Immediately adjacent to the project are the Jack in the Box; a one-story condominium project, which will have some of its views obstructed, and a small one-story commercial strip. At 17,000 square feet, the new building will dwarf its neighbors.

With its horizontal laminated-wood beams, circular concrete pillars and large panes of glass, the building is too glitzy for Cardiff. Breaking the large mass into several smaller ones would have helped it fit in and varied the straight, harsh roof line. This would also have allowed views through the site instead of creating a huge visual block.

Continental Pacific Development’s detailed landscaping plans seem to assure that the building will be well-screened from the street. But a water runoff swale looks like it will be relandscaped with a mock-nature palette of fake boulders and imported shrubs, rather than plant materials native to the beach area.

Although there is no enforceable plan for Cardiff’s business district, a kernel of a vision is contained within the city’s Architecture and Site Development Guidelines.

Goals for Cardiff include establishing a more unified visual image for the town, creating a more pedestrian-oriented atmosphere, with pedestrian-friendly features to be added to streets (including Newcastle) and reducing the visual impact of parking.

A “visual image” would be hard to define, and stylistic mandates are generally too constrictive, although they can work well in places such as Santa Barbara, where there is a recognizable native building type.

One important step would be to further limit the amounts of glass on commercial buildings. Granted, an office building can’t look like a small beach house, but the Cardiff Executive Center is just too slick for a quaint beach town.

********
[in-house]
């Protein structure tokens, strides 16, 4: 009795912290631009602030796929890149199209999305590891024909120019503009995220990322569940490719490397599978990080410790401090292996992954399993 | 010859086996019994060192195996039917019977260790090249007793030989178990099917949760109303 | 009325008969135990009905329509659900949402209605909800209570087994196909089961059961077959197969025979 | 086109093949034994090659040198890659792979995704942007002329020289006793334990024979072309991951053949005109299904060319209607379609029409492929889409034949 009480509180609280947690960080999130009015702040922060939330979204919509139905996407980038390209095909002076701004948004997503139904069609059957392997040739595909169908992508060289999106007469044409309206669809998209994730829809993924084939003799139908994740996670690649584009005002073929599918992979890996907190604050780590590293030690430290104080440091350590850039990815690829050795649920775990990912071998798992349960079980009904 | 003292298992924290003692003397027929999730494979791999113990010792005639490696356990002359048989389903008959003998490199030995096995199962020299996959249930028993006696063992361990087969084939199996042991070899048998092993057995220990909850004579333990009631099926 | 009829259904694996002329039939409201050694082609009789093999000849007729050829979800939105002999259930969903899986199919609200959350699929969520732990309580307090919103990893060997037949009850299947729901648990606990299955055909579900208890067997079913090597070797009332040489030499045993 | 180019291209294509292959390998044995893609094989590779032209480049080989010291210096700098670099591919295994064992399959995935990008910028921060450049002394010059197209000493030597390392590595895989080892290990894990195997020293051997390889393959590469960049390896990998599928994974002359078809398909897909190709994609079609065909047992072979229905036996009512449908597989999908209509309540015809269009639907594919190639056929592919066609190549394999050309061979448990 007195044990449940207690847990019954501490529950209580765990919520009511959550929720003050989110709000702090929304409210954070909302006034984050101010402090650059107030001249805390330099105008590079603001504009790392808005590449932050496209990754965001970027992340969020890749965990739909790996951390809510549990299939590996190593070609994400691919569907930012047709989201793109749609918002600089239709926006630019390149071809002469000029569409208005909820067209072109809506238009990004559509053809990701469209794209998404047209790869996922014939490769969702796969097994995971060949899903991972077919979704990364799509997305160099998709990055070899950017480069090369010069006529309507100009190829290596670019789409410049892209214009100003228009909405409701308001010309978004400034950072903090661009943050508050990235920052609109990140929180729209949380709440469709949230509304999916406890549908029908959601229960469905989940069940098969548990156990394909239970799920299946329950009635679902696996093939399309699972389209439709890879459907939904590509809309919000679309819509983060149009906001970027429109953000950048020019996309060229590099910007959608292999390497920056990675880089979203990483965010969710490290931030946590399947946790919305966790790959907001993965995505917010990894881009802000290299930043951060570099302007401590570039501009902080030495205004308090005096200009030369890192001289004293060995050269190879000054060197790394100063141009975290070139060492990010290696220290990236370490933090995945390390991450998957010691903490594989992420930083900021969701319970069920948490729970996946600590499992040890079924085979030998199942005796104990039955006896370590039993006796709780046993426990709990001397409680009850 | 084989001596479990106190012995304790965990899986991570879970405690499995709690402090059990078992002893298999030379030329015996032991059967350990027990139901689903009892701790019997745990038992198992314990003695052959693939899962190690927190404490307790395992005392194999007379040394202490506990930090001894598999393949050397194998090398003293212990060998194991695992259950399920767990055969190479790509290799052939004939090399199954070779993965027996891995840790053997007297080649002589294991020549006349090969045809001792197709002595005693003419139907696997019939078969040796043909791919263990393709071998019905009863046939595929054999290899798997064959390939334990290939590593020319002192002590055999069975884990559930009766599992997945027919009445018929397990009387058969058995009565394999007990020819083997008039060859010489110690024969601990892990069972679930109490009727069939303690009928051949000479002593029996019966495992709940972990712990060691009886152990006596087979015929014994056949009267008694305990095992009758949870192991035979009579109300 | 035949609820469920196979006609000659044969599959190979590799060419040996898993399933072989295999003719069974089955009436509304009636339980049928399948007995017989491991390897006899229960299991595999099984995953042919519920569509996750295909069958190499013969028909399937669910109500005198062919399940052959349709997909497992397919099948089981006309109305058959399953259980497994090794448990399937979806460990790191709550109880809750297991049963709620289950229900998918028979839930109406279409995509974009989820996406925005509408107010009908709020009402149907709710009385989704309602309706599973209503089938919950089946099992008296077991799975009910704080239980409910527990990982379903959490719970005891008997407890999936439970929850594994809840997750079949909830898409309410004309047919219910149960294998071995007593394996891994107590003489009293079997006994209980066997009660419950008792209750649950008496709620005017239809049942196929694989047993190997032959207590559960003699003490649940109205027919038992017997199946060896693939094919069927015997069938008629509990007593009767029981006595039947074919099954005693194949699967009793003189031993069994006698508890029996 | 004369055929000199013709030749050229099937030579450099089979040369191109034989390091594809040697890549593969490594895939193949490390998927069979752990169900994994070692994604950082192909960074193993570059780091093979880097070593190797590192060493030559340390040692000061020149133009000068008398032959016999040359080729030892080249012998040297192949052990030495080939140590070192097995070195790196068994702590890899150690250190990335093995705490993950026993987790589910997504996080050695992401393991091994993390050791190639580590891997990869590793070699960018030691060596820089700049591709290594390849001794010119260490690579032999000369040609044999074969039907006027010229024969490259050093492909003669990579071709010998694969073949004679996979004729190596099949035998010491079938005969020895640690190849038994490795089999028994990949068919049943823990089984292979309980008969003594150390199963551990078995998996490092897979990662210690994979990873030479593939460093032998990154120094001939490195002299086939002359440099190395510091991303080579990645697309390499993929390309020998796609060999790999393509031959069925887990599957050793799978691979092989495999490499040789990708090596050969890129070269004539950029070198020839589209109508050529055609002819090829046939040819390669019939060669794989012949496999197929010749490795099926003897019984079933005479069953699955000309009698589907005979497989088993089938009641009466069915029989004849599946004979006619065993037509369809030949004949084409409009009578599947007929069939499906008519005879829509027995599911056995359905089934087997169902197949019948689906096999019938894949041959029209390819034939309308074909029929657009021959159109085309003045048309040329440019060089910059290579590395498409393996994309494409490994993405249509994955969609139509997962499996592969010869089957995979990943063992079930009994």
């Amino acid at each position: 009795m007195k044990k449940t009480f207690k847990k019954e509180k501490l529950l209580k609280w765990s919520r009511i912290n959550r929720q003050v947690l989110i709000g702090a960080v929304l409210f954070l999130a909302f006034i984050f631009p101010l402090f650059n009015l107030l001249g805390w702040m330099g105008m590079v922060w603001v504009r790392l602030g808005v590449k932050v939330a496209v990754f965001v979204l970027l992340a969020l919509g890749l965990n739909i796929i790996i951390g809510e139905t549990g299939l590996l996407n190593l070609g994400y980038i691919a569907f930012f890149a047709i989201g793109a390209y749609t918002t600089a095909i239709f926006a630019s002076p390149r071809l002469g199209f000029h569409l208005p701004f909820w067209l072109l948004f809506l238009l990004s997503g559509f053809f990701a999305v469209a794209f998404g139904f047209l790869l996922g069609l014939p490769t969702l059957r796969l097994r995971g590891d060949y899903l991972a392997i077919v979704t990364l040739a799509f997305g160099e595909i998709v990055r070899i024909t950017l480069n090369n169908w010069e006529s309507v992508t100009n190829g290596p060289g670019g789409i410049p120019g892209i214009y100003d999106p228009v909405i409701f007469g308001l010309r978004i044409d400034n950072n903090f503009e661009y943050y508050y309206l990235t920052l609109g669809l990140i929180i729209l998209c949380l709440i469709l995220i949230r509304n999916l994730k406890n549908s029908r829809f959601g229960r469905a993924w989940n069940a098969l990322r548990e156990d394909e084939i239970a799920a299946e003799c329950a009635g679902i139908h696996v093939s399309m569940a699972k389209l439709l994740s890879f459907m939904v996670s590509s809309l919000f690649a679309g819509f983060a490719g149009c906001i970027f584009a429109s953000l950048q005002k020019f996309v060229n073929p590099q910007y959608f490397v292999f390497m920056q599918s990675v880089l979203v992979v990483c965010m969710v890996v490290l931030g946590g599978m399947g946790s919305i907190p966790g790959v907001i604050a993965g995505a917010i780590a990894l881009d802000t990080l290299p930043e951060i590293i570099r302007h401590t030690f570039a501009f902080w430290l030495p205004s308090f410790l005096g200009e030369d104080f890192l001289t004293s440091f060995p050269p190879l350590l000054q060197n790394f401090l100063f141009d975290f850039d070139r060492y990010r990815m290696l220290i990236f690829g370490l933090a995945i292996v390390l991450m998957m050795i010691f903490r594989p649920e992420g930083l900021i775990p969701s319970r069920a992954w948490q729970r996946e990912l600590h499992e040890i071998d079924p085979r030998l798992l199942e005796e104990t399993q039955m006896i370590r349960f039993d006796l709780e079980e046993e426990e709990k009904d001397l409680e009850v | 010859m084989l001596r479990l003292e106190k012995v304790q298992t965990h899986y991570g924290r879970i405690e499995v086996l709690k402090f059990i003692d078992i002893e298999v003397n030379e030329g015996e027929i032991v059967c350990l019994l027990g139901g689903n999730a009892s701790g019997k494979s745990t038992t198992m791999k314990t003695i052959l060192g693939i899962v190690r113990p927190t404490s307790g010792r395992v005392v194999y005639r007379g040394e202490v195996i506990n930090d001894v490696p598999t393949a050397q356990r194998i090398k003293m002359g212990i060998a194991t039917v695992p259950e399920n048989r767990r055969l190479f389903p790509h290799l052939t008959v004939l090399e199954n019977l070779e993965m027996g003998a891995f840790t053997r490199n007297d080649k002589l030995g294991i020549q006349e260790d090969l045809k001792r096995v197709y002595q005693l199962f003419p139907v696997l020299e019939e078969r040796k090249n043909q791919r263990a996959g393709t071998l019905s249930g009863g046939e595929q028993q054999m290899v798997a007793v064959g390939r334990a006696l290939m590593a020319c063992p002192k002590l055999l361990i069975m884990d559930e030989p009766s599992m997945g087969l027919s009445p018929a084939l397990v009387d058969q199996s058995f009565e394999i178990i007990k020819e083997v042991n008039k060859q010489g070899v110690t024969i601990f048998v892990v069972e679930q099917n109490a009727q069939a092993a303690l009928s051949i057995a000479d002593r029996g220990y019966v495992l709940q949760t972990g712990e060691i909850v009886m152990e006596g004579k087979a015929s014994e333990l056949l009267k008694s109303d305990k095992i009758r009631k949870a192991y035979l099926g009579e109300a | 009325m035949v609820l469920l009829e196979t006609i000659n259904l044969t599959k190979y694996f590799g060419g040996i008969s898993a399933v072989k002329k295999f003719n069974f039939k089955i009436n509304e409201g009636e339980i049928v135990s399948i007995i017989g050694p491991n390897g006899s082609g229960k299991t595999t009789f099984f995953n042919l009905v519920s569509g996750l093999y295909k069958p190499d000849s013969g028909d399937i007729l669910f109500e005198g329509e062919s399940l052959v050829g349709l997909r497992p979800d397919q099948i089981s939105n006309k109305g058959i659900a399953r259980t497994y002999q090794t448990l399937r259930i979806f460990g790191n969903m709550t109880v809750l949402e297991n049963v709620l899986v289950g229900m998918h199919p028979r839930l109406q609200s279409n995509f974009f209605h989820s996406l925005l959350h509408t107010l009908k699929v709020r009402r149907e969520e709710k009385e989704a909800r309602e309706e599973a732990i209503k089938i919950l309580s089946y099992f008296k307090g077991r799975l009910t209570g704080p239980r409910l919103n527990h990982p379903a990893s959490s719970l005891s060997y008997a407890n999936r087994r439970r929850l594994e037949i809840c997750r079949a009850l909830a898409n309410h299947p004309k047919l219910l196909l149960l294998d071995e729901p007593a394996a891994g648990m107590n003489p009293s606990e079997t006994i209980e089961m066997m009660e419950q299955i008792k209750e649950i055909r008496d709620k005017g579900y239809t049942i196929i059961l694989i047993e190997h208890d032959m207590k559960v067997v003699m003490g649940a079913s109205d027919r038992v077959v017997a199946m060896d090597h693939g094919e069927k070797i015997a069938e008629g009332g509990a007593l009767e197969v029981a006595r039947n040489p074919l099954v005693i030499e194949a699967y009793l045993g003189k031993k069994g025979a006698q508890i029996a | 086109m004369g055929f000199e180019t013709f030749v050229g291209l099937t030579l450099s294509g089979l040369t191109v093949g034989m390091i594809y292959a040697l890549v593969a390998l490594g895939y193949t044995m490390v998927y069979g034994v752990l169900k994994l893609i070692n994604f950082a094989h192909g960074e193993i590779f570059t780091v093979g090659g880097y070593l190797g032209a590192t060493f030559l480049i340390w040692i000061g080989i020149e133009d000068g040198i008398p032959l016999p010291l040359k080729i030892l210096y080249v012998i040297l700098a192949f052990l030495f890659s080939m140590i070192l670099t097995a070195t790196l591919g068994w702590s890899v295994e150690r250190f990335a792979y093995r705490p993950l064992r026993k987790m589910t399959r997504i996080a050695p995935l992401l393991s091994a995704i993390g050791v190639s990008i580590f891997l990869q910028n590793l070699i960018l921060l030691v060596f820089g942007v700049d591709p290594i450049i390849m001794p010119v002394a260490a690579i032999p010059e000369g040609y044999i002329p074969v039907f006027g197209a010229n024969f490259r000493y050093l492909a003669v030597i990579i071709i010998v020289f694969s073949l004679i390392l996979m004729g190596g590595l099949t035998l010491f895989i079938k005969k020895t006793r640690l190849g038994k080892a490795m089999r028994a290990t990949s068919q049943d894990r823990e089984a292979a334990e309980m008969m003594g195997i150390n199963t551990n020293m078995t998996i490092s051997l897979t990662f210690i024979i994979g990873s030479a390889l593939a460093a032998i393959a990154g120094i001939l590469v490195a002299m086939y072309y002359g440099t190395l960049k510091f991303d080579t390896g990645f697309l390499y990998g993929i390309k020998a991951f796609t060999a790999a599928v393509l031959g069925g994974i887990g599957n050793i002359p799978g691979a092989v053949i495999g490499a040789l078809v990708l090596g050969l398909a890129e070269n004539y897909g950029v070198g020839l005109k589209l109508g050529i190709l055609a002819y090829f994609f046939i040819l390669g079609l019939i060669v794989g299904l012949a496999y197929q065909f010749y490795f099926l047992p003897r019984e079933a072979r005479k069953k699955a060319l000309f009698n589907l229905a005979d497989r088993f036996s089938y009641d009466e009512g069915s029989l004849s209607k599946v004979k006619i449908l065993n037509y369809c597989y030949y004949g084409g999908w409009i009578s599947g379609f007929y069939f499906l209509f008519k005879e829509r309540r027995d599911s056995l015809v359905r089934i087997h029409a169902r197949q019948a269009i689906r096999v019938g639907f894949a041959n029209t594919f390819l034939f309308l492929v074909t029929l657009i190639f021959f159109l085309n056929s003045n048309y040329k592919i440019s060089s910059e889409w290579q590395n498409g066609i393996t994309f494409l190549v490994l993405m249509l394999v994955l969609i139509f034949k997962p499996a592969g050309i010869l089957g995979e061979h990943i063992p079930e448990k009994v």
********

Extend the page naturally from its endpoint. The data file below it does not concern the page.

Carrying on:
Even more useful would be a detailed plan for downtown Cardiff, a block-by-block analysis of the business district, the kind of prescription that usually comes out of a collaboration between urban planning experts and citizens groups.

Because Cardiff has minimal commercial land, this kind of planning should happen immediately, before any more inappropriate buildings mar the character of the community.

Judging by the way the duplex problem was dealt with, the future of the business district looks precarious.

McCabe said he recommended a few sound design principles to the city for these residential projects: placing garages on alleys instead of main streets, using living spaces such as porches and decks to relate houses to streets (signs of human life might actually be visible, instead of just garage doors) and designing duplexes so that each of two attached condominiums are different, not mirror images.

His ideas fell on unreceptive ears.

In Cardiff’s business district, where key opportunities for projects delicately tailored to the community have already been lost, let’s hope some focused thinking from the Encinitas Planning Department and its community advisory board leads to a better-designed future.